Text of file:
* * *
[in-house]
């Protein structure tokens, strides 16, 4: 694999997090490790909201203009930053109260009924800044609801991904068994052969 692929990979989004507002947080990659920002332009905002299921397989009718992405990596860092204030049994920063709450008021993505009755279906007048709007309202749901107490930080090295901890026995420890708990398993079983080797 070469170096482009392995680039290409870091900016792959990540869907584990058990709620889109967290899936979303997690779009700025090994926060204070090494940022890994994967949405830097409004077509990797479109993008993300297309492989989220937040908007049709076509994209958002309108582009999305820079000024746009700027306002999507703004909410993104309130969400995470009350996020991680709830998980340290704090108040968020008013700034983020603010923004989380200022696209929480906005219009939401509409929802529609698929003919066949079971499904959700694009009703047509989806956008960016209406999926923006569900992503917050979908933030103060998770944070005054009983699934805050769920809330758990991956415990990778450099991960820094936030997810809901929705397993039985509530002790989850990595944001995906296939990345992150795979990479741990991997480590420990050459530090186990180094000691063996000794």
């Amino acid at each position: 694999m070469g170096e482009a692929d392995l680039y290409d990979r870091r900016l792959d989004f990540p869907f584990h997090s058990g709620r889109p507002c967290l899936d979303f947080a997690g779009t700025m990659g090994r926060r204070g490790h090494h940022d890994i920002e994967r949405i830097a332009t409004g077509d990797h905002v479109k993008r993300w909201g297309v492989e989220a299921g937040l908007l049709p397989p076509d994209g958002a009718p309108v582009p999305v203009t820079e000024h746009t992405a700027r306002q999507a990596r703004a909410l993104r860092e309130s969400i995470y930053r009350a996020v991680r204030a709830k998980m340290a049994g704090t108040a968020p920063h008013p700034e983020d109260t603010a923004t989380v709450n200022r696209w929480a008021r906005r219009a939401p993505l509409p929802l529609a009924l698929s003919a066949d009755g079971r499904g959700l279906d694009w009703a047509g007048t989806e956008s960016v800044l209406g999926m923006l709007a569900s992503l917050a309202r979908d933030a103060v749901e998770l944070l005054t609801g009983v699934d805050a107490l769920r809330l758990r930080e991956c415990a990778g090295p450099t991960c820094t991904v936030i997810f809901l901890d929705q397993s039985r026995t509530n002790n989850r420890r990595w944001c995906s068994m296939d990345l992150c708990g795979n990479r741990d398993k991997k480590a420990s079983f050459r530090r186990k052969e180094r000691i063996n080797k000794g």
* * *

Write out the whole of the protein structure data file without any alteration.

[in-house]
């Protein structure tokens, strides 16, 4: 694999997090490790909201203009930053109260009924800044609801991904068994052969 692929990979989004507002947080990659920002332009905002299921397989009718992405990596860092204030049994920063709450008021993505009755279906007048709007309202749901107490930080090295901890026995420890708990398993079983080797 070469170096482009392995680039290409870091900016792959990540869907584990058990709620889109967290899936979303997690779009700025090994926060204070090494940022890994994967949405830097409004077509990797479109993008993300297309492989989220937040908007049709076509994209958002309108582009999305820079000024746009700027306002999507703004909410993104309130969400995470009350996020991680709830998980340290704090108040968020008013700034983020603010923004989380200022696209929480906005219009939401509409929802529609698929003919066949079971499904959700694009009703047509989806956008960016209406999926923006569900992503917050979908933030103060998770944070005054009983699934805050769920809330758990991956415990990778450099991960820094936030997810809901929705397993039985509530002790989850990595944001995906296939990345992150795979990479741990991997480590420990050459530090186990180094000691063996000794």
């Amino acid at each position: 694999m070469g170096e482009a692929d392995l680039y290409d990979r870091r900016l792959d989004f990540p869907f584990h997090s058990g709620r889109p507002c967290l899936d979303f947080a997690g779009t700025m990659g090994r926060r204070g490790h090494h940022d890994i920002e994967r949405i830097a332009t409004g077509d990797h905002v479109k993008r993300w909201g297309v492989e989220a299921g937040l908007l049709p397989p076509d994209g958002a009718p309108v582009p999305v203009t820079e000024h746009t992405a700027r306002q999507a990596r703004a909410l993104r860092e309130s969400i995470y930053r009350a996020v991680r204030a709830k998980m340290a049994g704090t108040a968020p920063h008013p700034e983020d109260t603010a923004t989380v709450n200022r696209w929480a008021r906005r219009a939401p993505l509409p929802l529609a009924l698929s003919a066949d009755g079971r499904g959700l279906d694009w009703a047509g007048t989806e956008s960016v800044l209406g999926m923006l709007a569900s992503l917050a309202r979908d933030a103060v749901e998770l944070l005054t609801g009983v699934d805050a107490l769920r809330l758990r930080e991956c415990a990778g090295p450099t991960c820094t991904v936030i997810f809901l901890d929705q397993s039985r026995t509530n002790n989850r420890r990595w944001c995906s068994m296939d990345l992150c708990g795979n990479r741990d398993k991997k480590a420990s079983f050459r530090r186990k052969e180094r000691i063996n080797k000794g």